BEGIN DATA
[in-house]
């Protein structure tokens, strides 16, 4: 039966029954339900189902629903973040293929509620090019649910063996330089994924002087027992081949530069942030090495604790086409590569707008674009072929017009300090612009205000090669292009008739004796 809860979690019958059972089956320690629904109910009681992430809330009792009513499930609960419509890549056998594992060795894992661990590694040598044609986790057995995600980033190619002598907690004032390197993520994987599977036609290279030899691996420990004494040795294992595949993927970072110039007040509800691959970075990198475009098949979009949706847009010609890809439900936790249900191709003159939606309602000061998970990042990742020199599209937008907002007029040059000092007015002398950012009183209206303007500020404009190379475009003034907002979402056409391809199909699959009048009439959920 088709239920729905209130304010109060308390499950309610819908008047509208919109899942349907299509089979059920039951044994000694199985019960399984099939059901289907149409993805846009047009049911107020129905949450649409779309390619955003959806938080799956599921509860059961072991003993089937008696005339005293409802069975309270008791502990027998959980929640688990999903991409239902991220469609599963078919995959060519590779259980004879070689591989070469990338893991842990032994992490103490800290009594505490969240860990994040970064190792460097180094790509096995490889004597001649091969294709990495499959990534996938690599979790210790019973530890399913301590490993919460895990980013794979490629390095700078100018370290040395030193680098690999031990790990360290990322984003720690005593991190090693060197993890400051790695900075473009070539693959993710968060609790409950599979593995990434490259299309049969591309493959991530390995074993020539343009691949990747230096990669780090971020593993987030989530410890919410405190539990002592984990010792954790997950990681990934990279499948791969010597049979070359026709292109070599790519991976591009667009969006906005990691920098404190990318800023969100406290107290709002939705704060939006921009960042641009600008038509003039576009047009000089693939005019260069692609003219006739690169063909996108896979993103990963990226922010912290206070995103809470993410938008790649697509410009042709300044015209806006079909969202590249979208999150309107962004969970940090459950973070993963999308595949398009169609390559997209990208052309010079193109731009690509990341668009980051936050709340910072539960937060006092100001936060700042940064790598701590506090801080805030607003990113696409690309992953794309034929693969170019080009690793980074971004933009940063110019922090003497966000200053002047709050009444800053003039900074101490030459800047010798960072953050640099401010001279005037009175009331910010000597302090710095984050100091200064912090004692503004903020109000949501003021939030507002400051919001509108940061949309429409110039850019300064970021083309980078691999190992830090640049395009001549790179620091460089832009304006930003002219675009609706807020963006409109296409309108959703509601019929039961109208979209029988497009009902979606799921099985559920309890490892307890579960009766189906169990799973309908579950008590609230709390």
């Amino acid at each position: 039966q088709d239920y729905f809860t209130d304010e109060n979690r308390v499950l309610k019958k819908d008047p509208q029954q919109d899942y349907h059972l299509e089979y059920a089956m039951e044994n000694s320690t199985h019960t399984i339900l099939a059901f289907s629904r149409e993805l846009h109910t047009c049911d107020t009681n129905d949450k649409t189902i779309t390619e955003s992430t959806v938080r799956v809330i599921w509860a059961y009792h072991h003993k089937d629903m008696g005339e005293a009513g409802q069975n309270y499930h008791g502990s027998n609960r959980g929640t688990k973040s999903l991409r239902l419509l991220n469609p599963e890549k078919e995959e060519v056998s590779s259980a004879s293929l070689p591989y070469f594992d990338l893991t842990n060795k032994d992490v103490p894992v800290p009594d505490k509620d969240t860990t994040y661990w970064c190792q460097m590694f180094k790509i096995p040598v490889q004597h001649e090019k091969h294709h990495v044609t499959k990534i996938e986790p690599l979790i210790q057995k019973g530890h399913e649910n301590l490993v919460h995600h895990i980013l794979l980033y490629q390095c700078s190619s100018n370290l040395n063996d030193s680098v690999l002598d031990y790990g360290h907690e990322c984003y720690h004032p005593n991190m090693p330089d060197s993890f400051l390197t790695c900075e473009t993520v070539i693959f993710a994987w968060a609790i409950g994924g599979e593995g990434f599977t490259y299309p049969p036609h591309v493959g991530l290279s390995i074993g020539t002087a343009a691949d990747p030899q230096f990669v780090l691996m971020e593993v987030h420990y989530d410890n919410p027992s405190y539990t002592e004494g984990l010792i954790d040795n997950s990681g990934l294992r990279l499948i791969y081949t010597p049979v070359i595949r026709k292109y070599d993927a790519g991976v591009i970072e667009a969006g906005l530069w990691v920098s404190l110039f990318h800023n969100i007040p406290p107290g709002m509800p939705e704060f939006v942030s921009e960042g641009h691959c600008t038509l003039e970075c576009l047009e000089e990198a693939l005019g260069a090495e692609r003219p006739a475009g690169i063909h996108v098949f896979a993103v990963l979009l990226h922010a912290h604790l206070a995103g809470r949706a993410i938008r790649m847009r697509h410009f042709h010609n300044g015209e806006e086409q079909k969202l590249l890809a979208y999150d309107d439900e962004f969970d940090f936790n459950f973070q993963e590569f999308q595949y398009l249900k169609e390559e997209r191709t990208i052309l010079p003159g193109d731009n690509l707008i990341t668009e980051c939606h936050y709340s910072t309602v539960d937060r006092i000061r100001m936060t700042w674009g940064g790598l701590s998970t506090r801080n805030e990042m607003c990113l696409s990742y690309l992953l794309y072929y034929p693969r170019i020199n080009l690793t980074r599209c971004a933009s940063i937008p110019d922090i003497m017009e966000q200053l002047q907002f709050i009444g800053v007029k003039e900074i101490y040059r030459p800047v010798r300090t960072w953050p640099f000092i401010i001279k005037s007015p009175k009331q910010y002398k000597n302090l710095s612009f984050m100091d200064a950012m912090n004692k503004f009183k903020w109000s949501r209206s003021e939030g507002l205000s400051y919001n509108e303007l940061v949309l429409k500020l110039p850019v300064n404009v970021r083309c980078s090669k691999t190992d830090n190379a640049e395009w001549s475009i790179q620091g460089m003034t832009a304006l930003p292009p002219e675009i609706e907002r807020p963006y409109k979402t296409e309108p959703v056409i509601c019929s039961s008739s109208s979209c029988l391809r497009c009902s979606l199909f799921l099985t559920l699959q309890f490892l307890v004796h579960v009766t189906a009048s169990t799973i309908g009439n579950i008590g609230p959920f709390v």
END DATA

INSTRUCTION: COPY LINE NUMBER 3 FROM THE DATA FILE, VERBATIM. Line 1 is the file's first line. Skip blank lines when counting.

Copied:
């Amino acid at each position: 039966q088709d239920y729905f809860t209130d304010e109060n979690r308390v499950l309610k019958k819908d008047p509208q029954q919109d899942y349907h059972l299509e089979y059920a089956m039951e044994n000694s320690t199985h019960t399984i339900l099939a059901f289907s629904r149409e993805l846009h109910t047009c049911d107020t009681n129905d949450k649409t189902i779309t390619e955003s992430t959806v938080r799956v809330i599921w509860a059961y009792h072991h003993k089937d629903m008696g005339e005293a009513g409802q069975n309270y499930h008791g502990s027998n609960r959980g929640t688990k973040s999903l991409r239902l419509l991220n469609p599963e890549k078919e995959e060519v056998s590779s259980a004879s293929l070689p591989y070469f594992d990338l893991t842990n060795k032994d992490v103490p894992v800290p009594d505490k509620d969240t860990t994040y661990w970064c190792q460097m590694f180094k790509i096995p040598v490889q004597h001649e090019k091969h294709h990495v044609t499959k990534i996938e986790p690599l979790i210790q057995k019973g530890h399913e649910n301590l490993v919460h995600h895990i980013l794979l980033y490629q390095c700078s190619s100018n370290l040395n063996d030193s680098v690999l002598d031990y790990g360290h907690e990322c984003y720690h004032p005593n991190m090693p330089d060197s993890f400051l390197t790695c900075e473009t993520v070539i693959f993710a994987w968060a609790i409950g994924g599979e593995g990434f599977t490259y299309p049969p036609h591309v493959g991530l290279s390995i074993g020539t002087a343009a691949d990747p030899q230096f990669v780090l691996m971020e593993v987030h420990y989530d410890n919410p027992s405190y539990t002592e004494g984990l010792i954790d040795n997950s990681g990934l294992r990279l499948i791969y081949t010597p049979v070359i595949r026709k292109y070599d993927a790519g991976v591009i970072e667009a969006g906005l530069w990691v920098s404190l110039f990318h800023n969100i007040p406290p107290g709002m509800p939705e704060f939006v942030s921009e960042g641009h691959c600008t038509l003039e970075c576009l047009e000089e990198a693939l005019g260069a090495e692609r003219p006739a475009g690169i063909h996108v098949f896979a993103v990963l979009l990226h922010a912290h604790l206070a995103g809470r949706a993410i938008r790649m847009r697509h410009f042709h010609n300044g015209e806006e086409q079909k969202l590249l890809a979208y999150d309107d439900e962004f969970d940090f936790n459950f973070q993963e590569f999308q595949y398009l249900k169609e390559e997209r191709t990208i052309l010079p003159g193109d731009n690509l707008i990341t668009e980051c939606h936050y709340s910072t309602v539960d937060r006092i000061r100001m936060t700042w674009g940064g790598l701590s998970t506090r801080n805030e990042m607003c990113l696409s990742y690309l992953l794309y072929y034929p693969r170019i020199n080009l690793t980074r599209c971004a933009s940063i937008p110019d922090i003497m017009e966000q200053l002047q907002f709050i009444g800053v007029k003039e900074i101490y040059r030459p800047v010798r300090t960072w953050p640099f000092i401010i001279k005037s007015p009175k009331q910010y002398k000597n302090l710095s612009f984050m100091d200064a950012m912090n004692k503004f009183k903020w109000s949501r209206s003021e939030g507002l205000s400051y919001n509108e303007l940061v949309l429409k500020l110039p850019v300064n404009v970021r083309c980078s090669k691999t190992d830090n190379a640049e395009w001549s475009i790179q620091g460089m003034t832009a304006l930003p292009p002219e675009i609706e907002r807020p963006y409109k979402t296409e309108p959703v056409i509601c019929s039961s008739s109208s979209c029988l391809r497009c009902s979606l199909f799921l099985t559920l699959q309890f490892l307890v004796h579960v009766t189906a009048s169990t799973i309908g009439n579950i008590g609230p959920f709390v």